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RAC.Callfor Papersand Sessionsummaries

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RAC.Callfor Papersand Sessionsummaries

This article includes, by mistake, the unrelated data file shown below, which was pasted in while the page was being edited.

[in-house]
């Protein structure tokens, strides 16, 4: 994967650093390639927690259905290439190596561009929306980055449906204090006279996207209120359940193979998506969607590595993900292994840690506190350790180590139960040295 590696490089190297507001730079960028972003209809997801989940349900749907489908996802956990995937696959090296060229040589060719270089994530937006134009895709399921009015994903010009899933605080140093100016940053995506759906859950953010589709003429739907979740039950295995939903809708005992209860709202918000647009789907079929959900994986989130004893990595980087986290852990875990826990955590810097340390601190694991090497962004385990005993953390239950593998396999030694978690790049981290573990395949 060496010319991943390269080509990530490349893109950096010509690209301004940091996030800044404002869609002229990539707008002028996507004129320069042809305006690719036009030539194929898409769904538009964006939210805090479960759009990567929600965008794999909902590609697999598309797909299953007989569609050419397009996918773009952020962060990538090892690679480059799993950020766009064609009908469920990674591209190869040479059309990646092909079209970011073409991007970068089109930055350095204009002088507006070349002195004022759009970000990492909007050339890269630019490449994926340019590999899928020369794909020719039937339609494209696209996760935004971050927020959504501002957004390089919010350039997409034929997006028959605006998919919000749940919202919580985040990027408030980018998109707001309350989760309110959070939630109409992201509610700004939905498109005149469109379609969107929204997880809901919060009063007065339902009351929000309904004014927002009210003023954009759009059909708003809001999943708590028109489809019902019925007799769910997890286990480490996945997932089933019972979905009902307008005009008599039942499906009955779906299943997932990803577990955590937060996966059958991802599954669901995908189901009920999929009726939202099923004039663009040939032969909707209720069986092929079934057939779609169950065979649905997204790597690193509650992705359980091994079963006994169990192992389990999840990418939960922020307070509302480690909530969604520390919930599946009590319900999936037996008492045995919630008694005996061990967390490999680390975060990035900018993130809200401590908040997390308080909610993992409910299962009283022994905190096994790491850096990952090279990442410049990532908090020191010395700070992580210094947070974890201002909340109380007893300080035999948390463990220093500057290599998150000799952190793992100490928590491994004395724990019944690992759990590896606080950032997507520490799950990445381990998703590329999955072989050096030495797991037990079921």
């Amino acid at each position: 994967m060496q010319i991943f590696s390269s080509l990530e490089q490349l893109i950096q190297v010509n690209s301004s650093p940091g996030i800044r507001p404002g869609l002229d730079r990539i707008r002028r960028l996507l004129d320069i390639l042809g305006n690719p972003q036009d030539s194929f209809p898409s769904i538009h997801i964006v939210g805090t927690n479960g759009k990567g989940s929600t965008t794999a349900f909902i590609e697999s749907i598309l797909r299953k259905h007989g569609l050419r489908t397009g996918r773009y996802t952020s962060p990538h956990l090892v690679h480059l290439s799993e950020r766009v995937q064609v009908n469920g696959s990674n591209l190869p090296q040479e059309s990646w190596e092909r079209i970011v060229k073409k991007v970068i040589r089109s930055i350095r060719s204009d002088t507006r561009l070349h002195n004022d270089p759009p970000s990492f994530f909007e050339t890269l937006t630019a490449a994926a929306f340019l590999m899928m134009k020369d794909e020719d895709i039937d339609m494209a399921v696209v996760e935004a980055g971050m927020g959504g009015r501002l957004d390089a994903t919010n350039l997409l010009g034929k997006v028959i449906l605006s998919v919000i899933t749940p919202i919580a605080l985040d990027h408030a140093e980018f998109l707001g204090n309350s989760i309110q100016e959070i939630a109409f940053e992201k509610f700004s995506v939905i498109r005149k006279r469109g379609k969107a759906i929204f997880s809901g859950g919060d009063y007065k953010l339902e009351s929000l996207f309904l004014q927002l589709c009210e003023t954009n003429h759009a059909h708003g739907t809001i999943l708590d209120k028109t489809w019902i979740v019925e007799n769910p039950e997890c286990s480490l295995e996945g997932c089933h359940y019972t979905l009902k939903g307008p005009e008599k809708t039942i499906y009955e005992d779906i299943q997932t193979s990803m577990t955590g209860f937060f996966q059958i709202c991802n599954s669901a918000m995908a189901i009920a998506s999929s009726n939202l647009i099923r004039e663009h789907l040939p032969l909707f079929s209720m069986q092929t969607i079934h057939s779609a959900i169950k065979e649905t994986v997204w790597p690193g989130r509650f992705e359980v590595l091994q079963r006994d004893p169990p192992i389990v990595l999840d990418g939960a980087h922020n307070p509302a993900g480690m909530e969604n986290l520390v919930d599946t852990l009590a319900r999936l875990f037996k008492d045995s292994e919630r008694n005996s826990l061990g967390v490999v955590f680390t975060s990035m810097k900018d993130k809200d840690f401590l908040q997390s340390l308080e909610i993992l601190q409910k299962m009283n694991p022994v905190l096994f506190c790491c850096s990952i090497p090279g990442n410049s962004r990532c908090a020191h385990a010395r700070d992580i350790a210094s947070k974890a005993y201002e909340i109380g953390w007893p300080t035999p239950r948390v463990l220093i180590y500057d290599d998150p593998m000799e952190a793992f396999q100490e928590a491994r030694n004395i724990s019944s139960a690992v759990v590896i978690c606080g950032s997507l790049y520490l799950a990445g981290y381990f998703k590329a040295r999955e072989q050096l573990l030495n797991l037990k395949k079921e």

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  CALL FOR PAPERS RAC 2020 The RAC 2020 Executive Committee is pleased to announce the Call for Individual Papers for the Fourteenth Roman Archaeology Conference in Split, which will run from Thursday 16 th  to Saturday 18 th  April 2020, with excursions on Wednesday 15 th  and Sunday 19 th  April. The Conference will address a range of important topics and themes relating to the archaeology of the Roman world. We are inviting proposals for Papers that will present new discoveries or ideas in the field of Roman archaeology through 40 themed conference sessions. Paper proposals that extend beyond these thematic areas will also be considered. For more information about the RAC 2020 themed sessions, see below. Paper proposers should note the following: •   Presentations should last no longer than 30 minutes •   Speakers should leave sufficient time at the end of their papers for questions from the audience •   The official conference languages are English, French, German, Spanish and Italian •   Unfortunately, RAC cannot cover the costs of speakers’ travel and accommodation to attend the Conference •   This is a participative conference where more than half the delegates are speaking, so all delegates are expected to pay the conference fee. This helps keep the fees as low as possible and also maximises participation and engagement Proposals for papers must include the following information: •   Title of the Paper •    Name, affiliation, postal address and email of the proposer(s) •   Title of the themed session in which they would like to offer a Paper (or ‘General’ if outside a themed session) •   A short description of the theme or subject area of the Paper (not more than 200 words) Session organisers should also note the following: •   They will need to instruct the speakers included in their srcinal submission to send in their Paper proposals and abstract •   Additional Papers are likely to be offered for all sessions. The final list of speakers at the Conference will be decided by session organisers, with advice from the Executive Committee •   RAC cannot cover the costs of speakers’ travel and accommodation to attend the Conference The deadline for the submission of Paper proposals is 15 th  November 2019 . Submissions should be sent by email to the RAC Executive Committee: rac2020split@gmail.com AND to the lead organiser of the session the Paper is intended for. PLEASE NOTE THAT RAC 2020 IS ALREADY VERY FULL, SO WE CANNOT GUARANTEE THAT ALL PAPER PROPOSALS WILL BE ACCEPTED The full Conference schedule will be announced in December 2019  RAC 2020 SESSIONS Contents 1. TERRA MARIQUE : ECONOMY, SPATIAL MANAGEMENT AND TRANSFORMATION AT THE ANCIENT ADRIATIC / TERRA MARIQUE: ECONOMIA, GESTIONE E TRASFORMAZIONE DELLO SPAZIO NELL'ADRIATICO ANTICO) ................ 4 2. APPROACHES TO ROMAN POTTERY USE: NEW PERSPECTIVES AND NEW TECHNIQUES .................................................................................................................................... 5 3. RIVERS IN THE ROMAN WORLD: MOVING BEYOND TRADE AND TRANSPORT ..... 6 4. BOARD GAMES AND GAMBLING IN THE ROMAN WORLD: ENTERTAINMENT BEYOND CIRCUSES, AMPHITHEATRES AND THEATRES ...................................................... 7 5. THE OTHER BARBARICUM. THE NORTHERN BLACK SEA REGION IN ROMAN TIMES: ROMAN IMPORTS, RELATIONS AND CONNECTIONS ............................................... 8 6. ‘THROUGH A GLASS, DARKLY’: EVALUATING EARLY EXCAVATION RECORDS FROM ROMAN CARTHAGE ........................................................................................................... 9 7. EPIRUS IN THE ROMAN WORLD ........................................................................................ 10 8. VALENTINIAN I, THE CROATIAN EMPEROR: THE MAN AND HIS AGE .................... 11 9. MAKING AND SHAPING THE LANDSCAPE: INTEGRATED APPROACHES TO ROMAN LAND USE ........................................................................................................................ 12 10. THE HIGH RESOLUTION GROUND PENETRATING RADAR SURVEY OF TWO ROMAN REPUBLICAN CITIES ..................................................................................................... 13 11. RITUAL AND RUBBISH IN ROMAN RIVERS ................................................................ 14 12. THE MATERIALITY OF LITERACY: OBJECTS OF WRITING AND WRITTEN OBJECTS .......................................................................................................................................... 15 13. RECENT RESEARCH AT PORTUS ................................................................................... 16 14. FROM THE ROMAN TO THE LATE ANTIQUE BALKANS: CHANGES IN THE TOPOGRAPHY, FORM AND FUNCTION OF “ILLYRIAN” AND “THRACIAN” CITIES BETWEEN EAST AND WEST ........................................................................................................ 17 15. ALT-BORDERS: BETWIXT, BELONGING, AND TRANSCULTURATION IN ROMAN BORDERLANDS .............................................................................................................................. 18 16. ISOTOPES...AND MORE! APPROACHES TO MIGRATION IN THE EARLY AND LATE ROMAN PERIOD. ................................................................................................................. 19 17. MATERIALISING ROMAN EMPRESSES ......................................................................... 20 18. AT THE CROSSROADS OF THE MEDITERRANEAN: MALTA AND THE CENTRAL MEDITERRANEAN DURING THE ROMAN PERIOD ................................................................ 21 19. PROJECT BURNUM – ARCHAELOGICAL RESEARCH FROM 2003. TO 2019. ........ 22 20. APPROACHING THE PORTABLE IMAGE ...................................................................... 23 21. CHEDWORTH (UK): ONE VILLA, MANY APPROACHES ............................................ 24 22. NEW ARCHAEOLOGICAL PERSPECTIVES ON ROMAN WINE PRODUCTION, STORAGE, AND TRANSPORT ...................................................................................................... 25 23. THE ENVIRONMENTAL CONTEXTS OF RIVERINE FRONTIERS IN THE ROMAN WORLD ............................................................................................................................................. 26 24. THE NETWORKS OF ROMAN CRETE ............................................................................. 27 25. CHARACTERISING ROME’S EARLY MILITARY DEPLOYMENT IN THE WEST: THE ARCHAEOLOGY OF MILITARY SPACES .......................................................................... 28 26. IN RESPONSE: EXPLORING PROVINCIAL IDENTITIES UNDER ROME’S GLOBALISING EMPIRE ................................................................................................................. 29 27. WHAT GODS DO YOU PRAY TO? BETWEEN GODS AND MEN, WORSHIPPERS IN ROMAN ILLYRICUM ................................................................................................................... 300 28. GOING BEYOND FUNERARY ANOMALIES: BURIAL MANIPULATIONS AS SIGNS FOR THE INTERPRETATIONS OF INTERACTIVE AND DYNAMIC SOCIAL IDENTITIES 31  29.  LOOKING TO OUR OWN DEFENCES?  ‘NON-MILITARY’ LATE ANTIQUE RURAL FORTIFICATION IN THE WESTERN EMPIRE ............................................................................ 32 30. LOST ARCHITECTURE - THE ROLE OF ARCHAEOLOGICALLY EPHEMERAL BUILDING MATERIALS, PROCESSES, AND LABOUR ............................................................ 33 31. HYBRID ECONOMIC PRACTICES IN THE ROMAN WORLD ...................................... 34 32. COINAGE, CULTURE AND SOCIETY IN THE ILLYRICUM AND THE DANUBIAN PROVINCES: NEW THOUGHTS AND PERSPECTIVES ............................................................ 35 33. THE ARCHEOLOGY OF ROMAN FORCES. THE CASE OF LEGIO VII CLAUDIA PIA FIDELIS IN TILURIUM AND VIMINACIUM ............................................................................... 36 34. DRESS AND IDENTITY IN ITALY AND THE PROVINCES .......................................... 37 35. THE LATE THIRD CENTURY ABANDONMENT OF CIVIL SETTLEMENTS OUTSIDE FRONTIER FORTS ........................................................................................................ 38 36. DALMATIA IN THE LATE REPUBLICAN PERIOD: NEW FINDS AND APPROACHES ................................................................................................................................. 39 37. ROMAN TOWNS ALONG THE LIMES (1ST – 3RD CENT. AD) ................................... 40 38. PYRRHUS 2300: THE CAREER OF PYRRHUS OF EPIRUS ON THE 2300TH ANNIVERSARY OF HIS INVASION OF ITALY .......................................................................... 41 39. DURA-EUROPOS AT 100: CURRENT AND FUTURE RESEARCH ON A CITY OF THE HELLENISTIC, PARTHIAN AND ROMAN EMPIRES .............. Erreur ! Signet non défini.   "#$ ROMAN BRITAIN…………………………………………………………………………43    1.   TERRA MARIQUE: ECONOMY, SPATIAL MANAGEMENT AND TRANSFORMATION AT THE ANCIENT ADRIATIC / TERRA MARIQUE (ECONOMIA, GESTIONE E TRASFORMAZIONE DELLO SPAZIO  NELL'ADRIATICO ANTICO) Anamarija Kurili ! , University of Zadar, Department of History, Obala kralja Petra Kre " imira IV., 2, HR - 23000 Zadar, Croatia; akurilic2011@unizd.hr  The focus of this session is on various forms of human interventions made to the environment of the ancient Adriatic and the consequences they had for both economy and society. Points of interest are land and maritime resources, their exploitation and management, as well as landscape transformations occurring due to such human interventions. The latter include settlements, cemeteries, port structures and installations, production and trade facilities, and other types of human-environment correlations, but also the impact that the exchange of goods and persons had on both societies of srcin and destination.  2.   APPROACHES TO ROMAN POTTERY USE: NEW PERSPECTIVES AND  NEW TECHNIQUES Penelope M. Allison, School of Archaeology and Ancient History, University of Leicester, University Road, Leicester LE1 7RH, UK;  pma9@leicester.ac.uk  Pottery remains constitute essential evidence for investigating the socio-cultural practices throughout the Roman world – their geographical and status variations. They can provide major insights into everyday and habitual practices and their social, cultural and political significance. However, much focus on Roman pottery has been concerned with its production and distribution and its chronological significance for dating Roman sites and for investigating trade networks. Such studies have focussed on vessel fabrics, while interest in vessel morphology has been concerned mainly with identifying typological sequences rather than vessel use. Despite its potential, there are often major barriers to using the wealth of Roman pottery to address questions concerning its use, or its consumption. It is often the very extensiveness of these remains and current time-consuming processes for classifying, collating and analysing these truly 'big data' that are limiting their usefulness for such investigations. That is, they are often recorded selectively and summarily, rather than comprehensively and consistently to permit consumption-oriented investigation. Approaches to identifying the uses of Roman pottery have often been, at best, common-sensical in their reliance on morphological differentiation, or vessel labels taken from textual sources that are assumed to apply to individual shapes. There is a lack of sophisticated methods for identifying, collating and analysing these vessels and a lack of appropriate conceptual frameworks which more interdisciplinary approaches can offer for their socio-cultural interpretation. The AHRC research network ‘Big Data on the Roman Table’ brought together archaeologists, mathematicians, and computer scientists to explore ways of investigating Roman finewares for such socio-cultural interpretation. This session will take up some of these explorations, and other comparable studies, to demonstrate recent approaches to the consumption and use of Roman pottery and to the evidence they provide for social practice.